Friday, May 17, 2013

I Should Say Something Significant

I should say something significant at this juncture in my semester, with the hefty research papers all graded, the giddiness of the students yesterday as they attended the last class, their interchanges as they worked in their groups, and their class evaluations neatly stacked up on my desk, but mostly I'm just tired.  I carried some of their euphoria through the evening, but as Dave and I visited, the euphoria escaped from me like air out of a balloon, and after loading up their essay grades on the class website I took myself to bed.

I should say something significant, but mostly I just feel relief that it's over, done and all the things I have worried about happening this summer can rightfully take their places front and center, not obscured by deadlines and lesson prep and grading and the disruption of teaching an evening class, although after talking to Heather, I pretty much had a cakewalk compared to what she does in her 6 to 9:30 p.m. Biology class at her college.  My hat is off to her and to all the other community college professors, who metaphorically water two-acre fields with only a pitcher of water.  Truth be told, I think all educators (our name for ourselves) feel pretty much the same way, of having to do too much with ever-shrinking resources, both in time, money and personal reserves.



I should say something. . . but I'm pretty much out of words.

Tuesday, May 14, 2013

This Is Water

From the well-known commencement speech by David Foster Wallace, who committed suicide two years later, a victim of depression. But while this makes the clip above more poignant, he was a brilliant novelist, a superb teacher (I've used portions of his syllabus as inspiration for mine) and a family man who contributed much to the world.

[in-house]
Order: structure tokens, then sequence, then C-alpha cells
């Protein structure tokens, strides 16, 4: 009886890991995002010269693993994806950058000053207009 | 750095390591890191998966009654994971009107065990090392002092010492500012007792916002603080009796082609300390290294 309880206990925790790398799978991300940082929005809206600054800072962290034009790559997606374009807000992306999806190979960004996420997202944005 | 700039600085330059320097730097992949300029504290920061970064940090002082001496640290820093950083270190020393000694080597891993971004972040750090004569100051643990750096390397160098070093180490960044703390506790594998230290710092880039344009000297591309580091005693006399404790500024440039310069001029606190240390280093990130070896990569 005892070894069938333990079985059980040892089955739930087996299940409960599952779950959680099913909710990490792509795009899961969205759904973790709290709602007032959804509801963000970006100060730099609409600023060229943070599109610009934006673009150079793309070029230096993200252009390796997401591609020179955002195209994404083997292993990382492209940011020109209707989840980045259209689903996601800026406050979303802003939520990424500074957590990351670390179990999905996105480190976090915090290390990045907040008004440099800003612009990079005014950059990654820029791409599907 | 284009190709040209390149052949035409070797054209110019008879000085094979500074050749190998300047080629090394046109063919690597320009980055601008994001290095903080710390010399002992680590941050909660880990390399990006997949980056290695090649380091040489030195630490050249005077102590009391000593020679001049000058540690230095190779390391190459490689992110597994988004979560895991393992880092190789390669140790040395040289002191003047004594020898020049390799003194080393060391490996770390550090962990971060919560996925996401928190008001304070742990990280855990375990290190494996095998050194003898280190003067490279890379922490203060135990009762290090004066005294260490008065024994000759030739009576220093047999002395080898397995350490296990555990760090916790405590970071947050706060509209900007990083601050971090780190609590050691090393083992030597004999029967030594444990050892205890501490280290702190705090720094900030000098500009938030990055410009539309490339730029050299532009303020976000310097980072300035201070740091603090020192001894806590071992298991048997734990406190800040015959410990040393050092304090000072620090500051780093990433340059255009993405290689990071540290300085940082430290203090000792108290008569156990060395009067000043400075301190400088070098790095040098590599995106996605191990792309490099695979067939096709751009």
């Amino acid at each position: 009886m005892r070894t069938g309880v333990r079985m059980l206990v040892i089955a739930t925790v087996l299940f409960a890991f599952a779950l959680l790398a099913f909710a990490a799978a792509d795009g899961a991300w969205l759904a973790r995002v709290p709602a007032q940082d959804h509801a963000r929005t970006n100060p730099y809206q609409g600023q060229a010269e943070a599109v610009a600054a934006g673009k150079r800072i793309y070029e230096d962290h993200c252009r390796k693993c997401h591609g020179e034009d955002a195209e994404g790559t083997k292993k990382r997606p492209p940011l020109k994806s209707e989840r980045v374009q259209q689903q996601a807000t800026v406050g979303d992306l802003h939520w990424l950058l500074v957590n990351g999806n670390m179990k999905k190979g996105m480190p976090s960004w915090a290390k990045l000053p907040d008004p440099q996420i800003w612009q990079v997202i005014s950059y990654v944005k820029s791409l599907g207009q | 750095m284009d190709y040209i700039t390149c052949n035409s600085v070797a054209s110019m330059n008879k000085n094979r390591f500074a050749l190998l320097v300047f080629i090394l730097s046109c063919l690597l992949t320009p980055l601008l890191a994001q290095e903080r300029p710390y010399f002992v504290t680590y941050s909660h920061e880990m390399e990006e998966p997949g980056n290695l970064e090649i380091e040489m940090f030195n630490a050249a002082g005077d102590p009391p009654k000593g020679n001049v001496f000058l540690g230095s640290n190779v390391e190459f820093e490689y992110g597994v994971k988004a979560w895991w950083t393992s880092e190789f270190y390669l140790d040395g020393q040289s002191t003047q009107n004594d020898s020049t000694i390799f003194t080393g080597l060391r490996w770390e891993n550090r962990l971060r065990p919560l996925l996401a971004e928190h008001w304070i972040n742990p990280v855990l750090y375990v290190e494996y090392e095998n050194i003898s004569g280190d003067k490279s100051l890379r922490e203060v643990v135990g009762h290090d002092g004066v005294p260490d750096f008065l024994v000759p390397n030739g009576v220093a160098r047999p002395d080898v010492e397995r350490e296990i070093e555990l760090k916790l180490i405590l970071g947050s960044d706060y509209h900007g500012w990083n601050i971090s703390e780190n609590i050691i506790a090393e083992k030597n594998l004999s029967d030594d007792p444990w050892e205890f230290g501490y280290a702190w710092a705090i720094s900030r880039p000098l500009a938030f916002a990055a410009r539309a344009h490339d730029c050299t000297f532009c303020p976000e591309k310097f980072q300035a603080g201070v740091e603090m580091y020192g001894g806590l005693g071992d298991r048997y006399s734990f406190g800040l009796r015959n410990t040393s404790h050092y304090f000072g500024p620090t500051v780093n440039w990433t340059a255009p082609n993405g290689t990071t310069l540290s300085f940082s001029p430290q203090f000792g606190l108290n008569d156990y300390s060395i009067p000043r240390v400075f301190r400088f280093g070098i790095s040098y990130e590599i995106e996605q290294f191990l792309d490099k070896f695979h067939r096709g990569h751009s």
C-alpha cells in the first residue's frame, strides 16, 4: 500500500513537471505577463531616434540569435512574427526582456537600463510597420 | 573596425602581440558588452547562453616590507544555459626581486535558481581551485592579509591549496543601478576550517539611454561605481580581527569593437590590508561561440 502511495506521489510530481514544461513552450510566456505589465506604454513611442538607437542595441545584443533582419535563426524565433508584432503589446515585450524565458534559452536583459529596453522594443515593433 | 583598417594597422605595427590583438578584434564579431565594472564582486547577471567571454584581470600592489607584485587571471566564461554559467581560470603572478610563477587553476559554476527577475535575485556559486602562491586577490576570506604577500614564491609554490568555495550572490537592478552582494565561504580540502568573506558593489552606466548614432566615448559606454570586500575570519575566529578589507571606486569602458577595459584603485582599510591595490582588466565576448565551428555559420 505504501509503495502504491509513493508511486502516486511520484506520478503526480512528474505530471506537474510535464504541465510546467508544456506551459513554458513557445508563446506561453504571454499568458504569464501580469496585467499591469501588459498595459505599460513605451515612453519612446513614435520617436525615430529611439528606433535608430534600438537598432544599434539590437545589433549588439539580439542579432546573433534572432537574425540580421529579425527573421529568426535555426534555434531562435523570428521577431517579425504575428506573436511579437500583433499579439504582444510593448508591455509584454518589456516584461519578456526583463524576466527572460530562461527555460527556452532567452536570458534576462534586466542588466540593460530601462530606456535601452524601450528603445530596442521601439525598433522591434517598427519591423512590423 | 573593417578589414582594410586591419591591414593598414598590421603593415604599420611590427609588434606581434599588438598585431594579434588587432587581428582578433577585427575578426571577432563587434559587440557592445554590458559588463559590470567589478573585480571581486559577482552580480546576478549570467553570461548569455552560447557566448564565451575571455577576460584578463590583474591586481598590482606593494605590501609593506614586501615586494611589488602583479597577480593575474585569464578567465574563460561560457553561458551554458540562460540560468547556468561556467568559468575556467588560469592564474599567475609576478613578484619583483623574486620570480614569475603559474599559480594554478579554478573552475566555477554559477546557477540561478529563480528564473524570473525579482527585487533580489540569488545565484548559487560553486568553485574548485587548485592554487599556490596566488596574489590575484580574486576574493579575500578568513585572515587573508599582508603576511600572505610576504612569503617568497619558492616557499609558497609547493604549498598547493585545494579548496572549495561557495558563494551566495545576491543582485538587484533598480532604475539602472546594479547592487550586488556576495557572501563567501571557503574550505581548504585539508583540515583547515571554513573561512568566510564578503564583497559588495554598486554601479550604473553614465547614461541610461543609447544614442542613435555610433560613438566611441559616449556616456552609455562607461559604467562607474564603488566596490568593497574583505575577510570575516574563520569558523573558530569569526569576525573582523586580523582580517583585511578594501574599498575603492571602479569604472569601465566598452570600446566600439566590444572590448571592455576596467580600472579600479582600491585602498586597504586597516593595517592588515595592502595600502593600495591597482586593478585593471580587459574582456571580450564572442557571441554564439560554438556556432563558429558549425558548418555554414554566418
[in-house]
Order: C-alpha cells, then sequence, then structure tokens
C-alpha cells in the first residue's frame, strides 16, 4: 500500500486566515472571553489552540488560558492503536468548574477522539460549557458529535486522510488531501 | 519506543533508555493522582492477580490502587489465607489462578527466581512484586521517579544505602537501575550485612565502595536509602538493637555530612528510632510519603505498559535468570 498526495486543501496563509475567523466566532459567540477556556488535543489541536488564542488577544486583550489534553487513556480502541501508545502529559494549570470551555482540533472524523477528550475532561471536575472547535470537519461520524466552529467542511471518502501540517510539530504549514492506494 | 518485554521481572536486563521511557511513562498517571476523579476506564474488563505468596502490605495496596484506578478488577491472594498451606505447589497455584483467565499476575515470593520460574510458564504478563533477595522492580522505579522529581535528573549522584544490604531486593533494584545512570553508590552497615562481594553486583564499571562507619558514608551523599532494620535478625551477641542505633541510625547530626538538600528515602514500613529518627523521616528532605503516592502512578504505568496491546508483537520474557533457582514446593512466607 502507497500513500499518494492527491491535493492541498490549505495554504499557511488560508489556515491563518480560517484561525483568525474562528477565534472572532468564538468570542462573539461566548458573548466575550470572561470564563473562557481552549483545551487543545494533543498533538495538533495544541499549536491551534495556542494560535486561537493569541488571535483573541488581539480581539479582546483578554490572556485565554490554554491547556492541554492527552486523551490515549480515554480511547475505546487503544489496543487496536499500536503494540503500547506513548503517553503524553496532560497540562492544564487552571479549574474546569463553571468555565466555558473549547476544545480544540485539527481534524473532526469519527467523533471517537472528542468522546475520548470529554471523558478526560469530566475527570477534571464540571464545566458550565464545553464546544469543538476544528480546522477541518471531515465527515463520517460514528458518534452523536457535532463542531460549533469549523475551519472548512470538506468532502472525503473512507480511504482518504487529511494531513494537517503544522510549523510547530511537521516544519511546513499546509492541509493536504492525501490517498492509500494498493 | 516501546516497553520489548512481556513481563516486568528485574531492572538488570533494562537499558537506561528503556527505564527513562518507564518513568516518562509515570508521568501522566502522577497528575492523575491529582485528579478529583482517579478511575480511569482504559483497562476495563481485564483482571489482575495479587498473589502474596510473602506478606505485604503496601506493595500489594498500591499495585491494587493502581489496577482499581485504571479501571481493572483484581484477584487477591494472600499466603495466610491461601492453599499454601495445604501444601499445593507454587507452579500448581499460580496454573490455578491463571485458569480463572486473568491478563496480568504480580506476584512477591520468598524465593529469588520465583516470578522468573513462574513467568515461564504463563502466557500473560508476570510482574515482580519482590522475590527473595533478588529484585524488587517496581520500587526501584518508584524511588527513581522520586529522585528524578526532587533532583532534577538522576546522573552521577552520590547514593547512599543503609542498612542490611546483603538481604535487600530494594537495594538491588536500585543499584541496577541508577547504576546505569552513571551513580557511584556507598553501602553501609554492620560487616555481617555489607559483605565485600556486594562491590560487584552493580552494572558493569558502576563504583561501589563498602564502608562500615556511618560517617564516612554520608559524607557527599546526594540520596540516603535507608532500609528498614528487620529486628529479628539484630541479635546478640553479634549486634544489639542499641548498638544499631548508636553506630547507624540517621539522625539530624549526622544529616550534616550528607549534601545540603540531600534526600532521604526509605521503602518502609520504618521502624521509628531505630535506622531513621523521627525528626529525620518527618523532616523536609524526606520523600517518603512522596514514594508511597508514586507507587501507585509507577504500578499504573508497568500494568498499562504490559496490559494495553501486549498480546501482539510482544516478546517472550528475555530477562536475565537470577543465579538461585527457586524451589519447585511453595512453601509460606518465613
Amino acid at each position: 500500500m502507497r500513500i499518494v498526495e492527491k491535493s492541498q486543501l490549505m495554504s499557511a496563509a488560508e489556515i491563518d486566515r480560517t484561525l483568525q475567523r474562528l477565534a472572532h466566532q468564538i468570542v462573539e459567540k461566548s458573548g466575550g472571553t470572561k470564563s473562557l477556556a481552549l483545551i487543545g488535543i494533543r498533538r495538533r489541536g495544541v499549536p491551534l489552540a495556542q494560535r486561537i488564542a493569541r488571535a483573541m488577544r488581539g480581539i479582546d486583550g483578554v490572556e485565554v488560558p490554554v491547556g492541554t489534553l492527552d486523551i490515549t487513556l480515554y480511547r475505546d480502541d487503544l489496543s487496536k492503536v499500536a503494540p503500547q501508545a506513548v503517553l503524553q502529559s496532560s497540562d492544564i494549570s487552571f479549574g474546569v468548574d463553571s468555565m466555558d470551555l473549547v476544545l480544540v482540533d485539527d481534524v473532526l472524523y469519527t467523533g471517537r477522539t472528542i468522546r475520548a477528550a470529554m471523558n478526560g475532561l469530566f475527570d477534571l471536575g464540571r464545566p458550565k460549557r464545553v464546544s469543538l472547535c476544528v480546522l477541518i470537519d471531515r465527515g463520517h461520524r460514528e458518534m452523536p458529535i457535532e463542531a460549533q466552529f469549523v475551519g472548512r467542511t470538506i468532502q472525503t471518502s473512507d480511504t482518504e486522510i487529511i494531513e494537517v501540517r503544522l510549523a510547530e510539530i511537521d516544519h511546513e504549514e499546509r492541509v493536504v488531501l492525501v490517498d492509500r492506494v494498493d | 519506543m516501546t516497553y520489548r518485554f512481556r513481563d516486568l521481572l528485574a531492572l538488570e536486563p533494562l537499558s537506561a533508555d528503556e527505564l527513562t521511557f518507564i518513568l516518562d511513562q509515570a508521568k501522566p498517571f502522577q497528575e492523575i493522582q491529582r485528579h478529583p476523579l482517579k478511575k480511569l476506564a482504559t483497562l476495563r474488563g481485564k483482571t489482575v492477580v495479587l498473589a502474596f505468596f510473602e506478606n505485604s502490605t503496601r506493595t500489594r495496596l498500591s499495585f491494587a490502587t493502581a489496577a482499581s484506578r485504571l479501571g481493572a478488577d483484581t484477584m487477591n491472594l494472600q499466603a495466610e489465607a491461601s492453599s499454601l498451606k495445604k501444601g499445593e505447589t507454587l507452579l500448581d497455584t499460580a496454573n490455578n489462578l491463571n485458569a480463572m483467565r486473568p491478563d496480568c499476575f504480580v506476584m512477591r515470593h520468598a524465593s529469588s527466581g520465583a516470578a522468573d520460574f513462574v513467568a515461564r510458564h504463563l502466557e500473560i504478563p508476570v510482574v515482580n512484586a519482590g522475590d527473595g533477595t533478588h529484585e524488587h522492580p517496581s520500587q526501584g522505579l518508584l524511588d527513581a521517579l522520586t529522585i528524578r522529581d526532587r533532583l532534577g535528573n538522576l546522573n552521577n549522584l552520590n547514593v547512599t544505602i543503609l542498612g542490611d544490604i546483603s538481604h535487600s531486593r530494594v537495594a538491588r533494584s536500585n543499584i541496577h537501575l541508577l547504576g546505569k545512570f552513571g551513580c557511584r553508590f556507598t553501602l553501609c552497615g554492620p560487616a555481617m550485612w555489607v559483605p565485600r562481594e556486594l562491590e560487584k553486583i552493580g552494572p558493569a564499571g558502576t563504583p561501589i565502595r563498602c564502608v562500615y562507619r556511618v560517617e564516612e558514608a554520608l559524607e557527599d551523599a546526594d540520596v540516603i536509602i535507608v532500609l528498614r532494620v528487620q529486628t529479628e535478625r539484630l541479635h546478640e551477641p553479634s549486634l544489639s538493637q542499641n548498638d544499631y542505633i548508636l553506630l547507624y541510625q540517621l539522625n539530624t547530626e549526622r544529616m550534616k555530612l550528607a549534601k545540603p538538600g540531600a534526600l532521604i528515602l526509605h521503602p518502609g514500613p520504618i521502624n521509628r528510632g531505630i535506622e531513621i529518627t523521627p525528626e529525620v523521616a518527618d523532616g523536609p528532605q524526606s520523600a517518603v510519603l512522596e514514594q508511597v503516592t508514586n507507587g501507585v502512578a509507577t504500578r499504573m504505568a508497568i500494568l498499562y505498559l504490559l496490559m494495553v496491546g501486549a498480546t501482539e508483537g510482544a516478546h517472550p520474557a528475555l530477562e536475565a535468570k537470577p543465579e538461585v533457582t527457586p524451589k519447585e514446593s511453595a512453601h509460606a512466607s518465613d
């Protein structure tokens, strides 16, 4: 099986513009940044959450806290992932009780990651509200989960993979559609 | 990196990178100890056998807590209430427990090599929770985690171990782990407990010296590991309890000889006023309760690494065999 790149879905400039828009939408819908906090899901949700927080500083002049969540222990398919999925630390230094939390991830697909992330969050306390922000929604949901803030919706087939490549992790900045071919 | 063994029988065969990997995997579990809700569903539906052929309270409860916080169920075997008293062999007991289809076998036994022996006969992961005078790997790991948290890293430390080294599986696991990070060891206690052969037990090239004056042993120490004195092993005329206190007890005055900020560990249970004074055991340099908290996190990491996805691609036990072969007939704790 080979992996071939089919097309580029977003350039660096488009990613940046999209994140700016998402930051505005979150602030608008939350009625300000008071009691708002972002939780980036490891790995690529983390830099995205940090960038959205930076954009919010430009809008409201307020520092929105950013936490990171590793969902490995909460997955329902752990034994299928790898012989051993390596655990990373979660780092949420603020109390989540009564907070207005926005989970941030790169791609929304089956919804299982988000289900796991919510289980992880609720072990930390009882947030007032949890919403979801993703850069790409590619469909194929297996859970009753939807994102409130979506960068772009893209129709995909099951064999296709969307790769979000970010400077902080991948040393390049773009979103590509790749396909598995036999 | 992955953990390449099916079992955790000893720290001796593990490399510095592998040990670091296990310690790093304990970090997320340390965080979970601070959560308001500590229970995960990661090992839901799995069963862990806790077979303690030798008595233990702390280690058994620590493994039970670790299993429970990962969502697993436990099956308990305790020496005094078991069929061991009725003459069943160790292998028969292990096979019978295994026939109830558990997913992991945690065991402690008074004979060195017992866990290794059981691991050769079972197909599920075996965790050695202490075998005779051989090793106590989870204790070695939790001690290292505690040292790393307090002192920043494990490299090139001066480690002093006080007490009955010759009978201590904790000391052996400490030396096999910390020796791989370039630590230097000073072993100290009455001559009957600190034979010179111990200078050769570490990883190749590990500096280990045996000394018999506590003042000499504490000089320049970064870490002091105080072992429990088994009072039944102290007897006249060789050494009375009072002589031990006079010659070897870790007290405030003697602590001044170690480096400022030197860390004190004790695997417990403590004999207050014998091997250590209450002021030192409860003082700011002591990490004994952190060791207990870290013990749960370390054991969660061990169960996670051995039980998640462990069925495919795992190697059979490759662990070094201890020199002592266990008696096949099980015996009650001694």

Friday, May 10, 2013

Happy Mother's Day!


Just for the record, we are a definite beater-licking family, as was the family in which I grew up.  Sometimes we were bowl-lickers, too, getting out the rubber spatula to scrape the sweet sticky batter off the bowl, a prelude to the cake rising in the hot oven.

On the strength of that memory, but not limited to that remembrance alone, I can say I was lucky to have a Good Mom.  Wangling seven children along the path of life can't have been easy, but she, with along with my father, got us all through kindergarten, then grade school, then Primary, Mutual, married (and sometimes re-married), and we all know how to write decent thank-you notes, although probably not all of us do. Yet, she still loves us all.

Thanks, Mom, for everything!